We all have lions and tigers in our life. Maybe even a mouse or two gnawing away at something we value. Meanwhile, we have the moment.

Choosing what to focus on (and what not to) might just be the healthiest choice you can make.

Got this far? You might also like these posts:

Photo of eggs by Nik on Unsplash
Photo of Ngoc Son Temple by author
Photo of tigers by author

You’ve been there. It’s 2:30 in the afternoon, your InBox is open, more emails are arriving, your screen shows a half-finished proposal, there’s a stack of business cards on your desk you meant to do something with, somewhere on your desk is a To-Do list that’s so long it’s a bit of a joke — you’re stuck.

You have indecision. And you hate it.

In his book “Learned Optimism”, Martin Seligman defines the state of “stuck”, or helplessness as being personal (it’s my fault), pervasive (the program is all around me), and permanent (it’s not going away). No wonder it’s so yucky and hopeless feeling.

You know you should do something, but for the life of you nothing happens.

Here’s the deal.

First, you’re human. And it’s natural to worry (you have a very developed sympathetic nervous system always anxiously waiting to pull the fire alarm.)

Second, beating yourself up about being stuck gets you, well, more stuck.

It’s like the Marshall Goldsmith book title: What got you here won’t get you there. You need a change.

“People say I’m indecisive, but I don’t know about that.” – George Bush


There are lots of reasons why your brain is full of glue and progress is stymied. You might have competing priorities — all good, all take lots of effort — so you do nothing.

I experience this every Friday when I create my Flight Plan (I show you how the Flight Plan works in this post) for the coming week. I want to work on the new book, improve my website, create a new system for tracking sales, AND learn how to do Facebook advertising. Good luck with that.

It ain’t going to happen. Narrow the list, pick one, break it down, start small.

You might be experiencing what psychologists call “confirmation bias” — you notice information consistent with your original hypothesis. So, if you think you’re overwhelmed, guess what? That’s what you’ll notice. Feel like work is unfair? Bob doesn’t pull his weight? Your boss is insensitive? You are lacking the skills/experience/moxie you need? Yup, that’s what you’ll get.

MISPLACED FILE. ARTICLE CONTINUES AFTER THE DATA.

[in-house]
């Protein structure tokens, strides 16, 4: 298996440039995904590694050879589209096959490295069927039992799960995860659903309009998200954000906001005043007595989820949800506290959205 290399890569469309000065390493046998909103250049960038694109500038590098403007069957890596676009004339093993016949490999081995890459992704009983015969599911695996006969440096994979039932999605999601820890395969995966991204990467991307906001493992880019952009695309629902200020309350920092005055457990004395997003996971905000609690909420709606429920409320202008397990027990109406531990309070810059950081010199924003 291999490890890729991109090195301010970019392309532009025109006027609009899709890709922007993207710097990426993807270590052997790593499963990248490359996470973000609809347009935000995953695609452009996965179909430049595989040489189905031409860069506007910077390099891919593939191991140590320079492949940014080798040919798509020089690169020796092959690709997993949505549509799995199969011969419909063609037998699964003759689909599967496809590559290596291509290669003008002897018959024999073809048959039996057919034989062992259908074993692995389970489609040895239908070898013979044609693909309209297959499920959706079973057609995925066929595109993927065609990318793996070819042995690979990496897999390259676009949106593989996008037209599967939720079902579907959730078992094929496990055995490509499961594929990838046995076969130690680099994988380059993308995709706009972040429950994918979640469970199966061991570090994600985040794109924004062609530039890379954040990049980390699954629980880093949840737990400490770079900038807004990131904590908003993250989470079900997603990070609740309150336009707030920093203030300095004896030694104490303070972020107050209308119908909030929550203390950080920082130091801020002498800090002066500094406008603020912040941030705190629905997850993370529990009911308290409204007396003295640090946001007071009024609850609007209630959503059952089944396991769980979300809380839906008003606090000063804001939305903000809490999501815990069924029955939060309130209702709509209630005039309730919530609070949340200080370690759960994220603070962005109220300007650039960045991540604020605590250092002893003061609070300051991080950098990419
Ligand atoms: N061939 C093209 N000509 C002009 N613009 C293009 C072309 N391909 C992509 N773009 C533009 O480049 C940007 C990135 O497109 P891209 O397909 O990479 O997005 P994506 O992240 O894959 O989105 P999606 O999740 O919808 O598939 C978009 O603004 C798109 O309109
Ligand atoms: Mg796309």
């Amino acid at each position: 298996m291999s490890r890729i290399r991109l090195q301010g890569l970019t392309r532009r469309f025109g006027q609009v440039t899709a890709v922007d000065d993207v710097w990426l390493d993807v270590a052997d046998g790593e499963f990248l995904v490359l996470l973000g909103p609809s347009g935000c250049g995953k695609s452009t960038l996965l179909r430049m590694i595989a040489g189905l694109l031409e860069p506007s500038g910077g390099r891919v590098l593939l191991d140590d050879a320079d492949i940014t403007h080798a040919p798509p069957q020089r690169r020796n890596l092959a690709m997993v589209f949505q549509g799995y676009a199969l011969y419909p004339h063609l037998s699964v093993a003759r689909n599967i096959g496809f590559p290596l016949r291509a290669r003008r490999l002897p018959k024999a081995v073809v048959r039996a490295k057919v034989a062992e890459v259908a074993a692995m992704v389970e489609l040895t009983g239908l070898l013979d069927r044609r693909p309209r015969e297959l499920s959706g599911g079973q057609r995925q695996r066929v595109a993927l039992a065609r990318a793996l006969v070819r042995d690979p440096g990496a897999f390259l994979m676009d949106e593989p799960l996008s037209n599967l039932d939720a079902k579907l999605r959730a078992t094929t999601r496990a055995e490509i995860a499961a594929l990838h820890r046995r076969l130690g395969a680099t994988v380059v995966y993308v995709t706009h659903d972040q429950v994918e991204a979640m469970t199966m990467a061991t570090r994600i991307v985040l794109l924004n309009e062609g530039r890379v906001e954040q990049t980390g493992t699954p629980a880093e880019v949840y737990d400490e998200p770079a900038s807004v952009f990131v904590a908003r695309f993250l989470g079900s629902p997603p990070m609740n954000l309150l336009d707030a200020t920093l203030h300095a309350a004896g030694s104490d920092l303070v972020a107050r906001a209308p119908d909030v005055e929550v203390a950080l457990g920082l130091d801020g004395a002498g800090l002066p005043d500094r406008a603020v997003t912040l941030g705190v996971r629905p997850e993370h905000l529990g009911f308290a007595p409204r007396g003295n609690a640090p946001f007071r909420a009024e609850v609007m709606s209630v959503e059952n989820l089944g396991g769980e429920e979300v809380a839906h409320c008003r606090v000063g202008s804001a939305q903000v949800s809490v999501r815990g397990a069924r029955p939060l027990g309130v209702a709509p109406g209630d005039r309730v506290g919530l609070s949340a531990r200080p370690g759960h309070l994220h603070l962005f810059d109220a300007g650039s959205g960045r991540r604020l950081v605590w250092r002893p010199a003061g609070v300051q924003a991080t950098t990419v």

Here are five guaranteed ways to get unstuck. And here’s the deal. All of them work and they work better if you do all of them. This will make more sense when you see what they are, but each one tackles a part of the problem. Confused? Read on (you’re going to like these).


I was winter camping in the Rocky mountains last week with my youngest daughter’s grade 12 class. On our third day, we completed a four-hour snowshoe trek that was hard work through deep snow with lots on climbing. It was a grunt.

It had been a great day, we found our route, made the distance, and now were wet, cold, hungry and back at camp. This is not the time to be idle.

I’ve been here before, sometimes at high altitude when the stakes are even higher, and it can be a dangerous time if you neglect the basics.

Very quickly we needed to get the stove fired up to make lots of hot liquids, get into dry clothes, eat some easy, high energy foods, and bring our energy levels up again.

In willpower studies by Roy Baumaster, Professor of Psychology at Florida State, a small drink of fruit juice made all the difference between bad and good decision making and between quitting and sticking to it. We think our sophisticated mind can overcome anything, but, just like you car, it won’t run on an empty tank, or flat tires.

If you’re stuck is could be you haven’t eaten for two hours, haven’t moved from your chair, been staring at the same report (or email) – you’re stuck because you’ve neglected the basics. Start with that.

“Indecision is often worse than wrong action.” – Henry Ford


The anecdote to a “stuck” mind is a good question. A stuck mind lives in a cognitive loop. And it sounds something like this:

“I should really get this done.”

“Yeah, but I just don’t have the energy for it right now.”

“It’s feeling impossible.”

“I should really get this done.”